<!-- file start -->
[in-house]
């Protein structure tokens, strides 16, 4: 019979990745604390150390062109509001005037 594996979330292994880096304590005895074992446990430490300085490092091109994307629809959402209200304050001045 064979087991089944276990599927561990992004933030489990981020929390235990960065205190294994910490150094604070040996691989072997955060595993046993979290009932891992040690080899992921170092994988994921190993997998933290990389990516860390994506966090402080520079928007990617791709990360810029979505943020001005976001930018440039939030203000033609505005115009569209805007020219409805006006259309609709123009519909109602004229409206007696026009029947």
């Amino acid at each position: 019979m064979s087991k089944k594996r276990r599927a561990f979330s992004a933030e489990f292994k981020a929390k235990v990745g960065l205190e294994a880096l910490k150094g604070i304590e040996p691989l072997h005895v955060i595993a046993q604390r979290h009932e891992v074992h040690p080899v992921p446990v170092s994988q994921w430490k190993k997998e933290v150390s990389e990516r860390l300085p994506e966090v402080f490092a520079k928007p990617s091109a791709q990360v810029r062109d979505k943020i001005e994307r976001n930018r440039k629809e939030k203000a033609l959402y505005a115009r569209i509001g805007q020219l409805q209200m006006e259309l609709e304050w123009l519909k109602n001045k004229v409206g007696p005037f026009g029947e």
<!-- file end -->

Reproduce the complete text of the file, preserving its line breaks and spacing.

[in-house]
């Protein structure tokens, strides 16, 4: 019979990745604390150390062109509001005037 594996979330292994880096304590005895074992446990430490300085490092091109994307629809959402209200304050001045 064979087991089944276990599927561990992004933030489990981020929390235990960065205190294994910490150094604070040996691989072997955060595993046993979290009932891992040690080899992921170092994988994921190993997998933290990389990516860390994506966090402080520079928007990617791709990360810029979505943020001005976001930018440039939030203000033609505005115009569209805007020219409805006006259309609709123009519909109602004229409206007696026009029947």
């Amino acid at each position: 019979m064979s087991k089944k594996r276990r599927a561990f979330s992004a933030e489990f292994k981020a929390k235990v990745g960065l205190e294994a880096l910490k150094g604070i304590e040996p691989l072997h005895v955060i595993a046993q604390r979290h009932e891992v074992h040690p080899v992921p446990v170092s994988q994921w430490k190993k997998e933290v150390s990389e990516r860390l300085p994506e966090v402080f490092a520079k928007p990617s091109a791709q990360v810029r062109d979505k943020i001005e994307r976001n930018r440039k629809e939030k203000a033609l959402y505005a115009r569209i509001g805007q020219l409805q209200m006006e259309l609709e304050w123009l519909k109602n001045k004229v409206g007696p005037f026009g029947e």